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Price shocks aheAD

By Getrude Makhafola | Apr 01, 2010 | COMMENTS [ 0 ]

SOUTH Africans should brace themselves for hard times ahead as prices of commodities such as electricity, petrol and food are set to skyrocket.

"The massive increases this year are crippling. It is sad that in 2010, when we were supposed to showcase our entrepreneurial ability and beautiful country to the football world and capitalise on the soccer spectacle, there are no opportunities for ordinary people," economist Nicholas Maweni said..

He said the recent interest rate cut by Reserve Bank Governor Gill Marcus was a relief, but that low income earners do not benefit since they do not have contracts with their banks such as housing bonds.

Yesterday the Department of Energy announced that petrol would increase by 48 to 49 cents a litre from Wednesday next week.

Diesel will increase by 48,5 cents a litre, while the wholesale price of illuminating paraffin will jump by 21 cents a litre.

In his Budget speech, Finance Minister Pravin Godharn increased fuel levies and taxes.

The increase was set at 25,5 cents a litre in the levy on petrol and diesel with effect from next week.

This comes on the back of the first of three massive 25 percent Eskom electricity tariff increases that take effect today.

Economists are predicting massive increases in the price of food, furniture, clothing and other commodities.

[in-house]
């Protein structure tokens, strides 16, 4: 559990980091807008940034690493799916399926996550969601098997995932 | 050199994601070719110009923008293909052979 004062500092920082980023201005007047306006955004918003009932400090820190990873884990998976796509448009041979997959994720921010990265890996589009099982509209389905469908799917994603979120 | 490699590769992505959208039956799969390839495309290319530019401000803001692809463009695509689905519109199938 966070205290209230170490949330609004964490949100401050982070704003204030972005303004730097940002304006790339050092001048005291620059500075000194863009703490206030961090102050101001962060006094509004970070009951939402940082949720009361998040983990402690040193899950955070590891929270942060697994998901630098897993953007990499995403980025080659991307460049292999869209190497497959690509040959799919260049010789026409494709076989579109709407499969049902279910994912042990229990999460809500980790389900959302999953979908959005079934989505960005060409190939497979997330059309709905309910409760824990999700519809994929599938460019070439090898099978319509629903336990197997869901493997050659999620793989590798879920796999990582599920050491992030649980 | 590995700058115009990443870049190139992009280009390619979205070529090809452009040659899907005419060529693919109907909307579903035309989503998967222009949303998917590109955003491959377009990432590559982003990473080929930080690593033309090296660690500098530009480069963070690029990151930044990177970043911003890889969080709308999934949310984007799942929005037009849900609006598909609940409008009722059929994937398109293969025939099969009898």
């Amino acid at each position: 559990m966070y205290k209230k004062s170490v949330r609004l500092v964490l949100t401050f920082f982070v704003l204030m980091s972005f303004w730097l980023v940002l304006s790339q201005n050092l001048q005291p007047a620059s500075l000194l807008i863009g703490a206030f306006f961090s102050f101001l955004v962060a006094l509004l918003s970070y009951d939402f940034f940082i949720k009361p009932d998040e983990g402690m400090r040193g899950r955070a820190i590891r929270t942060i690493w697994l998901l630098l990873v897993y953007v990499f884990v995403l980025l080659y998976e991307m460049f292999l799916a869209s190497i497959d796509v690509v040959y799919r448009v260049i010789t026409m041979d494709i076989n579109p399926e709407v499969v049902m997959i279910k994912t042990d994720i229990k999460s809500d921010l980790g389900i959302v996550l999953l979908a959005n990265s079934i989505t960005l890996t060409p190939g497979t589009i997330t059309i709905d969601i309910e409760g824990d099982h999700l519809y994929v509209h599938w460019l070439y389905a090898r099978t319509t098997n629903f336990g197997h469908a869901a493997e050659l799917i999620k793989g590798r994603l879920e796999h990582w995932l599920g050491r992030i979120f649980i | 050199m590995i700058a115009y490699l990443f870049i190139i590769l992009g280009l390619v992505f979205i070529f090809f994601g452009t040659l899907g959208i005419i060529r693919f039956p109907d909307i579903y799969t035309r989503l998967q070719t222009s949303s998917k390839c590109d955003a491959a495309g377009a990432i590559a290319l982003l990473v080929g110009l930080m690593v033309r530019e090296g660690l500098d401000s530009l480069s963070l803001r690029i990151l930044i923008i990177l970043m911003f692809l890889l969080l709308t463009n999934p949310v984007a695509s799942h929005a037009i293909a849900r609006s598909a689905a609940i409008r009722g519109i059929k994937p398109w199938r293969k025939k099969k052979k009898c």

"Petrol increases always have a spin-off that not only affects transport costs, but food prices as well because food has to be transported.

"The owner of a local spaza shop will have no choice but to increase the margin of his food prices as well," Maweni said.

Other crippling increases include:

lBuses, taxis and train services will increase prices. Metrorail's increase of train fares will be between 20 and 25 percent is today.

lThe South African National Roads Agency effected toll road tariff increases on March 1 according to the consumer price index, which was at seven percent between November 2008 and November 2009.

lAirport taxes are to increase after Airports Company of South Africa was granted a 40 percent tariff hike yesterday, down from the 59,9 percent it initially asked for.

lThe National Energy Regulator of South Africa (Nersa) approved a 6 percent tariff hike for Transnet's fuel pipelines, effective today.

Consumers reacted with shock and despondency yesterday.

Ferari Mutsikira of Cresta said the government should consider the poor since the increase in the petrol price would affect them the most.

Maria Gumede of Thembisa said: "All my money will now simply be spent on food and transport."


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